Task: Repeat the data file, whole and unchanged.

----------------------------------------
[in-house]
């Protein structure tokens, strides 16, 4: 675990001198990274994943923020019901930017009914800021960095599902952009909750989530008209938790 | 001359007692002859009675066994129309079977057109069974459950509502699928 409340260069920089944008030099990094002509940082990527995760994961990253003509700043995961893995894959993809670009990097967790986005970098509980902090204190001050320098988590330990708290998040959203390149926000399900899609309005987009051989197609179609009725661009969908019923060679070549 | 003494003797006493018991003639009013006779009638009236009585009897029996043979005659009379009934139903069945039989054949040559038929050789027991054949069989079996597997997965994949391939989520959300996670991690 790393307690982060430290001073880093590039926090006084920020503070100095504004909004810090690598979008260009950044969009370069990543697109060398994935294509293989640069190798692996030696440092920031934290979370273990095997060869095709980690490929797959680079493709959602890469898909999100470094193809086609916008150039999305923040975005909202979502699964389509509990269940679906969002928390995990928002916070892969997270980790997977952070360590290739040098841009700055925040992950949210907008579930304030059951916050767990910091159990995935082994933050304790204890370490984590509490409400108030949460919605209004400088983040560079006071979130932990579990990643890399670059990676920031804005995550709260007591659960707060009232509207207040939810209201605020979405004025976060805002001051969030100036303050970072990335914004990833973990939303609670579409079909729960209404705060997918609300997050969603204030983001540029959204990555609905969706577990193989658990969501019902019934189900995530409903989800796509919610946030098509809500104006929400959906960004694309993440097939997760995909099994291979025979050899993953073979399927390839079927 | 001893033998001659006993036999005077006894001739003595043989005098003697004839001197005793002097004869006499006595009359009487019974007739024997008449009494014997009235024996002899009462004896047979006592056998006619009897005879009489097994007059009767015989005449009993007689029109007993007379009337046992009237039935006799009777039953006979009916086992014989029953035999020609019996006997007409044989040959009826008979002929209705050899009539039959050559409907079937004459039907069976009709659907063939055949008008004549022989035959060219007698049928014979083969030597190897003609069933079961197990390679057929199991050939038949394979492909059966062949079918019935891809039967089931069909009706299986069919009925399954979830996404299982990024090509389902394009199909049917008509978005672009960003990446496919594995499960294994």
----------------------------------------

[in-house]
């Protein structure tokens, strides 16, 4: 675990001198990274994943923020019901930017009914800021960095599902952009909750989530008209938790 | 001359007692002859009675066994129309079977057109069974459950509502699928 409340260069920089944008030099990094002509940082990527995760994961990253003509700043995961893995894959993809670009990097967790986005970098509980902090204190001050320098988590330990708290998040959203390149926000399900899609309005987009051989197609179609009725661009969908019923060679070549 | 003494003797006493018991003639009013006779009638009236009585009897029996043979005659009379009934139903069945039989054949040559038929050789027991054949069989079996597997997965994949391939989520959300996670991690 790393307690982060430290001073880093590039926090006084920020503070100095504004909004810090690598979008260009950044969009370069990543697109060398994935294509293989640069190798692996030696440092920031934290979370273990095997060869095709980690490929797959680079493709959602890469898909999100470094193809086609916008150039999305923040975005909202979502699964389509509990269940679906969002928390995990928002916070892969997270980790997977952070360590290739040098841009700055925040992950949210907008579930304030059951916050767990910091159990995935082994933050304790204890370490984590509490409400108030949460919605209004400088983040560079006071979130932990579990990643890399670059990676920031804005995550709260007591659960707060009232509207207040939810209201605020979405004025976060805002001051969030100036303050970072990335914004990833973990939303609670579409079909729960209404705060997918609300997050969603204030983001540029959204990555609905969706577990193989658990969501019902019934189900995530409903989800796509919610946030098509809500104006929400959906960004694309993440097939997760995909099994291979025979050899993953073979399927390839079927 | 001893033998001659006993036999005077006894001739003595043989005098003697004839001197005793002097004869006499006595009359009487019974007739024997008449009494014997009235024996002899009462004896047979006592056998006619009897005879009489097994007059009767015989005449009993007689029109007993007379009337046992009237039935006799009777039953006979009916086992014989029953035999020609019996006997007409044989040959009826008979002929209705050899009539039959050559409907079937004459039907069976009709659907063939055949008008004549022989035959060219007698049928014979083969030597190897003609069933079961197990390679057929199991050939038949394979492909059966062949079918019935891809039967089931069909009706299986069919009925399954979830996404299982990024090509389902394009199909049917008509978005672009960003990446496919594995499960294994």